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The opening paragraph of 1 John 1 boasts many treasures. I want to focus on verse 3, with a sidelong glance at verse 4.
Assuming that the author is the apostle John, the “we” that is doing the proclaiming is most likely an editorial we, or a we that is self-consciously speaking from the circle of apostolic witnesses. Thus in this context it is distinguished from the “we” of all Christians; it is distinguished, in particular, from the “you” who constitute the readers: “We proclaim to you what we have seen and heard” (1 John 1:3). The previous two verses specify what John and the other witnesses have seen and heard. It is nothing less than the Incarnation: “That which was from the beginning” (1 John 1:1) one with God was nothing other than what appeared in real history and was repeatedly heard, seen, and touched. The eternal Word became a man (John 1:14); here, the “life appeared; we have seen it and testify to it, and we proclaim to you the eternal life, which was with the Father and has appeared to us” (1 John 1:2). So John reiterates, “We proclaim to you what we have seen and heard” (1 John 1:3).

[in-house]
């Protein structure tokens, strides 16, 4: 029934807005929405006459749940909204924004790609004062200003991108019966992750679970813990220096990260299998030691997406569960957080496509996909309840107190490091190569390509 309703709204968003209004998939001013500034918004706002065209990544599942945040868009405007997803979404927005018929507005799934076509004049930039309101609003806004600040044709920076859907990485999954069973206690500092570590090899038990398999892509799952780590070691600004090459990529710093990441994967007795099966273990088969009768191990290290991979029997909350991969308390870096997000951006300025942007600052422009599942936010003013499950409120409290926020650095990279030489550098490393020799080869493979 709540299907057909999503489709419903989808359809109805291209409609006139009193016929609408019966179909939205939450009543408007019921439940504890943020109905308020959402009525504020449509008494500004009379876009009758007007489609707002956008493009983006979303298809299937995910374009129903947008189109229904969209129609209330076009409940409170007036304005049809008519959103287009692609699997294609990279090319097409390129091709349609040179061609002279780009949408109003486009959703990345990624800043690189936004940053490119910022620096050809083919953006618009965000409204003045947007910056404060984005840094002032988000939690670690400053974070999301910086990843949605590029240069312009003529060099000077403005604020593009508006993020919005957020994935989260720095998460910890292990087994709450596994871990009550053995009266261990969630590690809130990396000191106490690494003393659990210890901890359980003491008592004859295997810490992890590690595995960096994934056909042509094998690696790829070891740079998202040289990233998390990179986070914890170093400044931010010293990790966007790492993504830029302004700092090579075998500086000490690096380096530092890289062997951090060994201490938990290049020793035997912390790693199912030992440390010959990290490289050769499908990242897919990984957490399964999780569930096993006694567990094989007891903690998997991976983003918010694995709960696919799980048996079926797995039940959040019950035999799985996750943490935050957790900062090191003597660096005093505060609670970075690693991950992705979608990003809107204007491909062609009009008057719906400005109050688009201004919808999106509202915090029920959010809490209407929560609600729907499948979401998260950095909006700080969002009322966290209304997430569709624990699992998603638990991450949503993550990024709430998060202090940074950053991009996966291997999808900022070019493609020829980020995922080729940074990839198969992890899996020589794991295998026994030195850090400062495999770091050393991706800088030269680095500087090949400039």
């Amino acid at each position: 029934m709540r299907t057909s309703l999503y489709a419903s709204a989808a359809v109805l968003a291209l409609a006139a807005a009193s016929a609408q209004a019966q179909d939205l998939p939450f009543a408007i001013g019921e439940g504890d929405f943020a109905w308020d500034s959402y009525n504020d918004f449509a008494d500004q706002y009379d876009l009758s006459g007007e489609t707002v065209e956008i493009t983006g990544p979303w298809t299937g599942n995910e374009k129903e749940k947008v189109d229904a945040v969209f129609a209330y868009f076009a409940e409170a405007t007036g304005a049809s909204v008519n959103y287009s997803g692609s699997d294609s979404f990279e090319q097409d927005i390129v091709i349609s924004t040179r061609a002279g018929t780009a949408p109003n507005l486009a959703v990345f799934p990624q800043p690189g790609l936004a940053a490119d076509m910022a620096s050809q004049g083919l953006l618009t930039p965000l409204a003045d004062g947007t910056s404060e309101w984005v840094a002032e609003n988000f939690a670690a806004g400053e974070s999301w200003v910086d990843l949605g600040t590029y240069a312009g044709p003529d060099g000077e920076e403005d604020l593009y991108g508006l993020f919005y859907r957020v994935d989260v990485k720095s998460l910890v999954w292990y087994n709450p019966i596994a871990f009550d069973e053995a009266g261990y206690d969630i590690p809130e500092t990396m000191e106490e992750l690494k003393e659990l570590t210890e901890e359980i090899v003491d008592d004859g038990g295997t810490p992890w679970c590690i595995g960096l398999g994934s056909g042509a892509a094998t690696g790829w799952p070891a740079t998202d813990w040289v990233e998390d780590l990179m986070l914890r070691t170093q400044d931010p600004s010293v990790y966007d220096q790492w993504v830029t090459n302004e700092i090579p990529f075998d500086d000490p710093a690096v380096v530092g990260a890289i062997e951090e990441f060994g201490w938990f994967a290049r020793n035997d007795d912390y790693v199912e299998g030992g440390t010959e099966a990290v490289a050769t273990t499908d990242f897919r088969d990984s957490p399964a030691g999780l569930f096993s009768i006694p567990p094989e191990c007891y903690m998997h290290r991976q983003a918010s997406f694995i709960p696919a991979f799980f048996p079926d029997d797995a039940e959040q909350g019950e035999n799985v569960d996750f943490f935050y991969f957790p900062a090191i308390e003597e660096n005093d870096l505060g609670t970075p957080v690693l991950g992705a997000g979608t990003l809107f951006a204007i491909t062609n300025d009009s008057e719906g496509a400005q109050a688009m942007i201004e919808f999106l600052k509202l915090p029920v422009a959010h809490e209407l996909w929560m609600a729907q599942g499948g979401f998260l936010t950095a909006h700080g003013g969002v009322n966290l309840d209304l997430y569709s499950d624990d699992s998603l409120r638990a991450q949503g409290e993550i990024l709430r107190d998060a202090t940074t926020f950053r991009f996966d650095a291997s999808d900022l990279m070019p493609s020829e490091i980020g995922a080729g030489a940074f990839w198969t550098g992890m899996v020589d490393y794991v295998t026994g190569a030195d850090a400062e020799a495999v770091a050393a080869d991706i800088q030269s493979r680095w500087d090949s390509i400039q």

There is no Christianity without the Incarnation. Moreover, the Incarnation is not some vague notion of the divine identifying with the human. It is relentlessly concrete: the Word that was with God and that was God became flesh (as John writes elsewhere, John 1:1, 14). That is fundamental in John’s day, when he is combating those who presuppose that what is truly spiritual might don human flesh but could not become a human being; it is fundamental today, when we might be combating a philosophical naturalist who insists that the only reality is what occupies the continuum of space and time.
John tells his readers that he proclaims this truth to them, “so that you also may have fellowship with us. And our fellowship is with the Father and with his Son, Jesus Christ” (1 John 1:3). Fellowship in the New Testament is more than warm fuzzies. It is committed partnership, in which personal interests are subsumed under the common mission. The first witnesses entered into fellowship “with the Father and with his Son, Jesus Christ.” John’s readers may enter that fellowship by entering into the fellowship of the apostles. That is why John proclaims what he has seen and heard. The apostles mediate the Gospel to others. We cannot enter into fellowship with God and with his Son Jesus Christ without entering into fellowship with the apostles who were the first witnesses of the Incarnation.
None of this fosters stuffy religion. John writes to make “our” or “your” joy complete (1 John 1:4): whichever variant is original, it tells the truth on this point.
The account of the rich man and Lazarus (Luke 16:19–31) stirs the imagination by its powerful reversal. The rich and powerful man ends up in hell; the poor man at his gate ends up by the side of Abraham. Some observations: